GULL LAKE—All ‘eyes’ were on the weigh-in line as walleye after walleye came in from all depths of the 2-square mile contest area on Gull Lake’s Hole-in-the-Day Bay on Saturday near Nisswa.
Shortly after the cannon sounded, signaling the start of the 26th annual Brainerd Jaycee’s $150,000 Ice Fishing Contest, anglers began running 1.5- to 3-pound walleyes to center ice. Not just one or two here and there. Hundreds came in.
Before long, a line stretching a couple hundred yards was filled with anglers holding large walleye and tullibee in plastic bags ready to be released back into the icy waters of Gull Lake.
Last year’s event broke a record for most fish caught with over 1,200 fish registered. This year was slightly down to 980 fish registered, but quality surpassed quantity.
For the first time volunteers could remember, all 150 fish on the leader board surpassed 1 pound.
“I don’t think that’s ever happened,” event chairwoman Angie Nelson said.
Zach Johnson, another Jaycees’ member was on standby helping where needed and continuously pointed out more large walleye coming in.
“It’s just unrealistically good,” Johnson said. “You walk down the line and every few steps there’s another nice walleye.”
He recalls most years seeing tullibees under 1 pound leading the board. But this year, the top 10 fish were all over 3 pounds and besides one eelpout, were all walleye. In fact, of the 150 winners only one was a northern pike. And though hundreds of perch came through the line, none were big enough for a spot.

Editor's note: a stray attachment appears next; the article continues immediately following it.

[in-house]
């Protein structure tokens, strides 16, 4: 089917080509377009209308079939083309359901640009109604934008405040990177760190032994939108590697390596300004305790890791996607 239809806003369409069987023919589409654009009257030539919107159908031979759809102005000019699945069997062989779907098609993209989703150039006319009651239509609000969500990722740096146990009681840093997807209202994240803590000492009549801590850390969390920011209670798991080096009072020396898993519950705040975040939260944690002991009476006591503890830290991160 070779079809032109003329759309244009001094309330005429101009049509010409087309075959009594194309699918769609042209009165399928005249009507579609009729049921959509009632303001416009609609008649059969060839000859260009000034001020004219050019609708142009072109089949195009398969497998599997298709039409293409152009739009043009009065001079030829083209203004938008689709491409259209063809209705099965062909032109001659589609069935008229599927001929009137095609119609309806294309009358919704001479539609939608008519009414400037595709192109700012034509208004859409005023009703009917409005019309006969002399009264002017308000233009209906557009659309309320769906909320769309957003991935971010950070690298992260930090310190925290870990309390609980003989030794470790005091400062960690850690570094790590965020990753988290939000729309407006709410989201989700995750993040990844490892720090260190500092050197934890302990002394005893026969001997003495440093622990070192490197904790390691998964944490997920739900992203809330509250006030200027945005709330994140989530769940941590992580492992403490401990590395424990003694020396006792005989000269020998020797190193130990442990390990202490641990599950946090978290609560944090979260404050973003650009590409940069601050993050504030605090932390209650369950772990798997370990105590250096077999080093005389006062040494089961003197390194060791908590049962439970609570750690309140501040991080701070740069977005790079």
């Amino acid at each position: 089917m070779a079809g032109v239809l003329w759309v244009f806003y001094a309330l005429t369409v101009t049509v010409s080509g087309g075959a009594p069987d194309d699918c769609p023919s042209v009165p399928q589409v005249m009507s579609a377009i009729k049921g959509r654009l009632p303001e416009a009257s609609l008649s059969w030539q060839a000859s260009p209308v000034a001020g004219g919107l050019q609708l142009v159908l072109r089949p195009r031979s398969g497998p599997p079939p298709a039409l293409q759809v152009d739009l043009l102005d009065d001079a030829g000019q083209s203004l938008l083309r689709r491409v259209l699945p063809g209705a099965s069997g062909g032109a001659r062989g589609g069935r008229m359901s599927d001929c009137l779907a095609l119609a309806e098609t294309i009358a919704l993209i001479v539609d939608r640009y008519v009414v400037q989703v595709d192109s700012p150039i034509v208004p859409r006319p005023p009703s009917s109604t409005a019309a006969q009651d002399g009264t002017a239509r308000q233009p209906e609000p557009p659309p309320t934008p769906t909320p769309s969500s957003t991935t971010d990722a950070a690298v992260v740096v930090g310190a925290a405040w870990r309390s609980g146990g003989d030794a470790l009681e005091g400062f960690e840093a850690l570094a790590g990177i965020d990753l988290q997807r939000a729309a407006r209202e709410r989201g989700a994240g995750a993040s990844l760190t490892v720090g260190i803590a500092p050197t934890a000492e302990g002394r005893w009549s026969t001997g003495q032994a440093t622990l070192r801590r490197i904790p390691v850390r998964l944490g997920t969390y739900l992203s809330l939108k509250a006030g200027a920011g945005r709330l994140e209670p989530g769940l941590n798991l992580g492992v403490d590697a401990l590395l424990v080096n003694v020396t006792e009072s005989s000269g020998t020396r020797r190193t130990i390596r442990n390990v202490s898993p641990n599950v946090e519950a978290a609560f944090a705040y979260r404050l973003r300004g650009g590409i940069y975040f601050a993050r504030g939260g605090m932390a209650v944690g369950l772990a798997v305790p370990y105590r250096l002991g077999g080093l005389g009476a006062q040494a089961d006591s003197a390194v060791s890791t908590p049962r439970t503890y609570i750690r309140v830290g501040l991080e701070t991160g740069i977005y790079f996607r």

For the first hour every few anglers had nice walleyes in water in hand.
“I tell you—we’ll be fishing this bay all this summer,” Johnson said.
Johnson said his parents were founding members of the ice fishing contest on Gull Lake and he’s been involved since about age 14. This contest was unlike any he could remember.
Mike Peterson, Brainerd, and Tony Swenson, Waconia, were standing in line together, having caught walleyes just seconds from each other. Swenson came in 127th place last year. This year he moved up to eighth place with his 3.67-pound walleye. Peterson claimed sixth with his 3.8-pound walleye.
Both were fishing in around 50 feet of water, jigging a minnow off the bottom. Anglers from both the north and south side of the contest seemed to be consistently catching fish around 50 feet of water.
That’s a stark contrast from the winning fish caught by Dan Volbert of Chaska. His 5.33-pound walleye came off the bottom in 5.8 feet of water. He suggested once 9,000-plus lines drop in the water, fish scatter and can be caught anywhere.
Another theory among anglers was the cold front that was blowing in from the south. As the afternoon progressed, the barometer dropped to 29.75 inches, according to the National Weather Service in Duluth. Dropping below 30 inches typically means good fishing.
A drop in pressure coupled with mild temperatures in the mid 30s made for a comfortable day out on the ice. Big fish on the end of the line was an added bonus.